0 A.D. is a free, open-source, cross-platform real-time strategy (RTS) game of ancient warfare. It's a historically-based war/economy game that allows players to relive or rewrite the history of twelve ancient civilizations, from Iberia to Mauryan India, each depicted at their peak of economic growth and military prowess. Developed using Pyrogenesis, a ground-breaking new game engine custom-built to suit this project, 0 A.D. will give players a rich and entertaining real-time gaming experience.
I fixed the non-shader-based rendering mode so that its lighting matches the shader mode - the difference is that it allows the sunlight to be brighter than pure white (by a maximum factor of 2). I've also been experimenting with specular lighting, so this seems like a good opportunity to show some vaguely pretty pictures of the lighting system.
Posted by Mythos_Ruler on Apr 5th, 2012
I finished and committed those renderer changes (74 files changed, 2315 lines inserted, 3503 lines deleted).
In general, there ought to be no visible changes. The exception is that I fixed the non-shader-based rendering mode so that its lighting matches the shader mode - the difference is that it allows the sunlight to be brighter than pure white (by a maximum factor of 2). I've also been experimenting with specular lighting, so this seems like a good opportunity to show some vaguely pretty pictures of the lighting system. (This is all very technically simple - other games have been doing this for most of a decade, but at least we're advancing a little bit.)
The first component is the basic textures for models and terrain: (click images for larger higher-quality versions)
Then there's the diffuse lighting - surfaces that are facing towards the sun are bright, surfaces that are perpendicular to the sun or facing away are dark:
The scenario designer can control the colour and brightness of the sun, which affects this diffuse lighting.
Surfaces that aren't lit directly by the sun shouldn't be totally black - they'd still be lit by light bouncing off nearby objects. As a (very rough) approximation, we add an ambient lighting component:
The scenario designer can control the colour and brightness again, with separate values for terrain and for models to give them more control over the final appearance.
Finally there's the shadows:
All these components get multiplied and added to produce the final result:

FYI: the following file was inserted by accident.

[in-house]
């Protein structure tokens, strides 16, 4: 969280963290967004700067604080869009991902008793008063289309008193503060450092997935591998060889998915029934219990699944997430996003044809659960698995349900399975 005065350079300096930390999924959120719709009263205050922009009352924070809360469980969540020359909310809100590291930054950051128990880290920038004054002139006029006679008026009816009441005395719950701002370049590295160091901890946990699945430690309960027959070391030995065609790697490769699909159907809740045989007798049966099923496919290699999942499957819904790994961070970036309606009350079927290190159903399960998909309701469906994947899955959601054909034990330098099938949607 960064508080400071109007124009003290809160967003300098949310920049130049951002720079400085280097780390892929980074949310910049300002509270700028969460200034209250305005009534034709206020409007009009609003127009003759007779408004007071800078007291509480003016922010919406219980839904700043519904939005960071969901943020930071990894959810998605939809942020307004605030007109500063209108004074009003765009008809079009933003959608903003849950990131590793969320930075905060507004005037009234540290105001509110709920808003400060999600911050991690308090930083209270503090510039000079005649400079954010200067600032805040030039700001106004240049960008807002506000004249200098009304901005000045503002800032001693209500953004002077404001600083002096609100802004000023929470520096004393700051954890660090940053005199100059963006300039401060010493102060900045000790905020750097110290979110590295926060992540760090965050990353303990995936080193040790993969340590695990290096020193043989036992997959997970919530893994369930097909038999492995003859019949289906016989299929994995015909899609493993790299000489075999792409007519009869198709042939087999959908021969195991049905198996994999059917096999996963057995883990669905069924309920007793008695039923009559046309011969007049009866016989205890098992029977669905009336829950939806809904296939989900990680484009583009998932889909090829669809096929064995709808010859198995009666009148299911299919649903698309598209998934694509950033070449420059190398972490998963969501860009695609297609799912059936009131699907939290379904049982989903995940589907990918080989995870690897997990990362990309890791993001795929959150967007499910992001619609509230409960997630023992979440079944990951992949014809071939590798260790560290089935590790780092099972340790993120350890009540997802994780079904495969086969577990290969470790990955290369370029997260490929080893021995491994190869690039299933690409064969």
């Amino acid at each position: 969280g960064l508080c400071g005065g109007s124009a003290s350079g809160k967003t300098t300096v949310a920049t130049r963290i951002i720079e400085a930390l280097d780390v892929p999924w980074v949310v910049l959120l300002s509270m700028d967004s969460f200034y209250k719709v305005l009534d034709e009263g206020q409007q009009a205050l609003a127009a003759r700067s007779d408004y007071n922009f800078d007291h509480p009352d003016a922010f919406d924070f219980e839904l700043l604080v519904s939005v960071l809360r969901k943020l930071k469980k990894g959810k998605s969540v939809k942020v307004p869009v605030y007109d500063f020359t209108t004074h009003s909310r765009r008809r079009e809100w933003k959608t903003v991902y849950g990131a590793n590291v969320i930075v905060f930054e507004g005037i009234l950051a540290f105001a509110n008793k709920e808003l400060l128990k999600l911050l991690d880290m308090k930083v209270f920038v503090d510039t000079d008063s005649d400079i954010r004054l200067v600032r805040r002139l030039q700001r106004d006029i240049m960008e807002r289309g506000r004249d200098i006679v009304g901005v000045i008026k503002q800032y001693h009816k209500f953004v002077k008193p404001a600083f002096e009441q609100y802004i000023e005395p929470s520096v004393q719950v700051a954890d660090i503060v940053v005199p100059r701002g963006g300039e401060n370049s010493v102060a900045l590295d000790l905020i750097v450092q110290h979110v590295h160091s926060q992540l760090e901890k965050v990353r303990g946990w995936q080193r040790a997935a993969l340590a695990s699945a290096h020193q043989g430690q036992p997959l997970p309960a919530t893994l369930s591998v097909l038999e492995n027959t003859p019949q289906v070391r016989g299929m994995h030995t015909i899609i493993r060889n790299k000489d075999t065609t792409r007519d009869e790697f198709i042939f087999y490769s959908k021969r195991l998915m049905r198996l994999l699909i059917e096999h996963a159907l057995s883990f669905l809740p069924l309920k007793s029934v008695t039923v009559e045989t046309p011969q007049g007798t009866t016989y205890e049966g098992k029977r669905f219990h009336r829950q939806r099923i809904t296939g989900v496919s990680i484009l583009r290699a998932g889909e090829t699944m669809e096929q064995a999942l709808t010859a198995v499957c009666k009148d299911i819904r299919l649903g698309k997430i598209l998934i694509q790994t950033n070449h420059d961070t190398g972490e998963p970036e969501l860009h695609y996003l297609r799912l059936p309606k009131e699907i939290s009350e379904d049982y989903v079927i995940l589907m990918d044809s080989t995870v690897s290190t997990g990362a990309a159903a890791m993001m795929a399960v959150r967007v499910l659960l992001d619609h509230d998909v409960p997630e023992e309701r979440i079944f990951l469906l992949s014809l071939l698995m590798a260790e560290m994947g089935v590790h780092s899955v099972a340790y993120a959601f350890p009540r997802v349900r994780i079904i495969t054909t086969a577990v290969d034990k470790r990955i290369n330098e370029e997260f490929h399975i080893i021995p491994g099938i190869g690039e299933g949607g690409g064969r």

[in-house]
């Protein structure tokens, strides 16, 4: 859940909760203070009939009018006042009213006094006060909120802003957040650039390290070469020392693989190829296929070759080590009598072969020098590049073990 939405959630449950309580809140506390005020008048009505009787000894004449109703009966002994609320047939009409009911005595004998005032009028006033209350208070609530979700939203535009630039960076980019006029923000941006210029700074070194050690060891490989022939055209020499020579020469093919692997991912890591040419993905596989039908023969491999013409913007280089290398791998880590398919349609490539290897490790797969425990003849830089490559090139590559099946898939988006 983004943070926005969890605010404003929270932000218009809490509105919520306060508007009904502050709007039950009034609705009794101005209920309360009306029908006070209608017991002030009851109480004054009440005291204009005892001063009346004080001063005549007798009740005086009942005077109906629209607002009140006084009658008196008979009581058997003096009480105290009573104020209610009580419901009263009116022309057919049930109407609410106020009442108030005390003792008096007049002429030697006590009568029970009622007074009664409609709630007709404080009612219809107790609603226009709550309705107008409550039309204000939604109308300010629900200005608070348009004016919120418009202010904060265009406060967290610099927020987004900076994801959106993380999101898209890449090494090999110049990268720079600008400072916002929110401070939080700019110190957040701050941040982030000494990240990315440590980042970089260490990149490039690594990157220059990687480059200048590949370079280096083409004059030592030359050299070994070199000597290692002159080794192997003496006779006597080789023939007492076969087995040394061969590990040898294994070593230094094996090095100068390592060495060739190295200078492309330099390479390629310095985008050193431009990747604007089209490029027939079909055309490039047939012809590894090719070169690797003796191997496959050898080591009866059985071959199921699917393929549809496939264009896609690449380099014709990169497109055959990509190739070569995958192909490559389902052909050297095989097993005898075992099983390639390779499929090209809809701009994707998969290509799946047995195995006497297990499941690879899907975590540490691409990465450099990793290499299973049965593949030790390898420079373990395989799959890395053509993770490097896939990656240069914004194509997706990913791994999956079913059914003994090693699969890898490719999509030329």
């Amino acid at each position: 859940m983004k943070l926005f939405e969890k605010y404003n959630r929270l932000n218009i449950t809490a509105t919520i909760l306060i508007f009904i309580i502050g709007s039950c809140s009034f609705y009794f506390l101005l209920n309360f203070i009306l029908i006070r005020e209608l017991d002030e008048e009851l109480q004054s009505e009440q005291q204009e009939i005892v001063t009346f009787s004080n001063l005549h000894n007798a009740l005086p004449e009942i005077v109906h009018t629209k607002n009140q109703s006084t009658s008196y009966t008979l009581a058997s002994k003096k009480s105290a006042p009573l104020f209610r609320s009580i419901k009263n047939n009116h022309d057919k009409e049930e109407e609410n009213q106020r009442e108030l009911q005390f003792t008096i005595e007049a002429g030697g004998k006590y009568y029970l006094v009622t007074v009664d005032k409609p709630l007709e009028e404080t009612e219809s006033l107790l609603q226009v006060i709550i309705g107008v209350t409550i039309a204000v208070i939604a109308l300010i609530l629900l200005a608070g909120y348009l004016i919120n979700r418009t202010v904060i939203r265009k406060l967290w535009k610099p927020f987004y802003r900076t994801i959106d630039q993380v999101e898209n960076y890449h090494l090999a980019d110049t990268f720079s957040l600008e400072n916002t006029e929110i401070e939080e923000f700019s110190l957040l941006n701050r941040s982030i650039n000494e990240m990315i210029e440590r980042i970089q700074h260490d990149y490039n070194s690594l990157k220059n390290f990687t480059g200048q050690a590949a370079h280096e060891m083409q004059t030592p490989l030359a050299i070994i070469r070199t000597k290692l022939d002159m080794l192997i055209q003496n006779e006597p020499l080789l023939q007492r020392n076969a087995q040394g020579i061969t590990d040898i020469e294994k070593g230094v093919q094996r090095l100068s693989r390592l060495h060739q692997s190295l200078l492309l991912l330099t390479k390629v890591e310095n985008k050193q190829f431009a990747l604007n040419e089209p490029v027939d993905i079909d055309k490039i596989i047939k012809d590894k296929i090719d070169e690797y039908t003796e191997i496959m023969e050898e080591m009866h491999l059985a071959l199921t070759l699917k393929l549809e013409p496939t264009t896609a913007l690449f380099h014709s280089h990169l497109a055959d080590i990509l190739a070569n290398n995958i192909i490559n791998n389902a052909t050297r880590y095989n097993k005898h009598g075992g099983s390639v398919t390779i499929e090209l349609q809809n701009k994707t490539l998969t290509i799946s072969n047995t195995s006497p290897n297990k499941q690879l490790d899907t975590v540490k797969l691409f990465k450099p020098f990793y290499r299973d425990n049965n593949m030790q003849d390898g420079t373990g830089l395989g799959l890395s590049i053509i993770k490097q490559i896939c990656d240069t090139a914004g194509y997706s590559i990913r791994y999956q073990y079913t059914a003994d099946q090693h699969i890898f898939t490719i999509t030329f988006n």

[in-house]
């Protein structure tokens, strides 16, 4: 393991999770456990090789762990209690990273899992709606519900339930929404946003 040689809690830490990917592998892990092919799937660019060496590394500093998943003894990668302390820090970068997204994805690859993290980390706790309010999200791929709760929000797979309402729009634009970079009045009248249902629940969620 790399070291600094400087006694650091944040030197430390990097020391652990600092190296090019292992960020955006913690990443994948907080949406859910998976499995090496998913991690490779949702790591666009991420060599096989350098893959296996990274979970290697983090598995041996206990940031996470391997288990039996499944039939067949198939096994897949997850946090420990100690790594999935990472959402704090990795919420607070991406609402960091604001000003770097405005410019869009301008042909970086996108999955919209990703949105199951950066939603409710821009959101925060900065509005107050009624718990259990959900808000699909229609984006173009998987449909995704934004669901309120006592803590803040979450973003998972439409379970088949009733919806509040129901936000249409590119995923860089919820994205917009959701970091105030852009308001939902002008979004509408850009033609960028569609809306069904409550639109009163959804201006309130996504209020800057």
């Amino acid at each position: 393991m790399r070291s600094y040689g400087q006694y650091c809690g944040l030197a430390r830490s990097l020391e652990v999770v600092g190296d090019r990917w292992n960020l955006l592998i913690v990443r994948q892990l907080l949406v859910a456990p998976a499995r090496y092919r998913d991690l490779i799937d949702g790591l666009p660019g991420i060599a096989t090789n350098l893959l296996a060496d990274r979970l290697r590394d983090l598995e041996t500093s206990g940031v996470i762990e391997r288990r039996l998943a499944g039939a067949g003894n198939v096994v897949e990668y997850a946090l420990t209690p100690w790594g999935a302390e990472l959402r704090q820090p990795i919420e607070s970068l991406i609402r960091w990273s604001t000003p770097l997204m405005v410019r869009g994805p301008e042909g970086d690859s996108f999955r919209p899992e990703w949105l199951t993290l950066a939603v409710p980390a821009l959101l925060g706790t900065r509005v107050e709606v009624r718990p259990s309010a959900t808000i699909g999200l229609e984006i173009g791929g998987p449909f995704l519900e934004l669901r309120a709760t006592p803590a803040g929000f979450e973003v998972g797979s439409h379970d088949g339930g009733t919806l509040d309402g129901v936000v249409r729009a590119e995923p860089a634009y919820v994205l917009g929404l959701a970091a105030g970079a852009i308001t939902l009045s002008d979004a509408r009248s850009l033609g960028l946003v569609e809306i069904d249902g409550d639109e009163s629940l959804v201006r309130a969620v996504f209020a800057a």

This is what the game currently looks like. If you compare it against the first image, you can see that some parts of the scene are brighter than the unlit textures - that's what happens when the ambient plus diffuse lighting is brighter than pure white. (OpenGL generally clamps colours to the range [0, 1] so you can't exceed white, so what we actually do is compute all the ambient and diffuse lighting at 50% of its desired value and then multiply everything by 2 just before drawing it onto the screen.)
I also added some shader code to do specular lighting, to simulate the sun reflecting off shiny surfaces. For testing I've applied it to every model, which looks like:
and that gets added to all the previous lighting so you end up with:
Unlike diffuse lighting, specular depends on the position of the camera, so it looks better in motion. Also it obviously shouldn't be applied to every model, and should preferably be controlled by a new specular texture for models that want it (so e.g. the metal parts of a soldier's texture could be marked as highly reflective and the cloth parts as non-reflective), but that should be easy to add thanks to the changes I made to the renderer, and then it might allow some nicer artistic effects.
Performance of fancier lighting is a potential concern, since it does extra computation (in this case a vector normalisation and an exponentiation) for every single pixel that's drawn. In practice, with specular lighting applied across an entire 1024x768 screen, the extra cost on an Intel GMA 4500MHD on Linux (which is barely fast enough to run the game decently anyway) looks to be about 2msec/frame, while on Intel HD Graphics 3000 on Windows it's too small to easily measure. So it should probably be optional to help the bottom-end hardware, but is fine for anything slightly more advanced than that.
-- Philip [aka Ykkrosh]